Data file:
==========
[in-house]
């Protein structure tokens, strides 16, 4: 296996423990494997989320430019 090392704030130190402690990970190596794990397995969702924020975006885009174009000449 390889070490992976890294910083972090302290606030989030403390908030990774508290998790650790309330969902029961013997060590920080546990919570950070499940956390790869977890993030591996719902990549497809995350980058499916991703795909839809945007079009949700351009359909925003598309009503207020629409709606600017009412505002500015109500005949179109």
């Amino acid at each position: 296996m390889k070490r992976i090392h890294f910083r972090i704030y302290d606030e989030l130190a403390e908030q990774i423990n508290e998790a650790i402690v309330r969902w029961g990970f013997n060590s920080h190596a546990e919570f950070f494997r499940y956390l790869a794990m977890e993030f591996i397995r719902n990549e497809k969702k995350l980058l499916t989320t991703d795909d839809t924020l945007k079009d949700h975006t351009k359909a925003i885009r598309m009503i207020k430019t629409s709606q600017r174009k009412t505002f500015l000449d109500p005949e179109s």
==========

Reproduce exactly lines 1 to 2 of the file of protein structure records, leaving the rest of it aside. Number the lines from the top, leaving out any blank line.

[in-house]
């Protein structure tokens, strides 16, 4: 296996423990494997989320430019 090392704030130190402690990970190596794990397995969702924020975006885009174009000449 390889070490992976890294910083972090302290606030989030403390908030990774508290998790650790309330969902029961013997060590920080546990919570950070499940956390790869977890993030591996719902990549497809995350980058499916991703795909839809945007079009949700351009359909925003598309009503207020629409709606600017009412505002500015109500005949179109």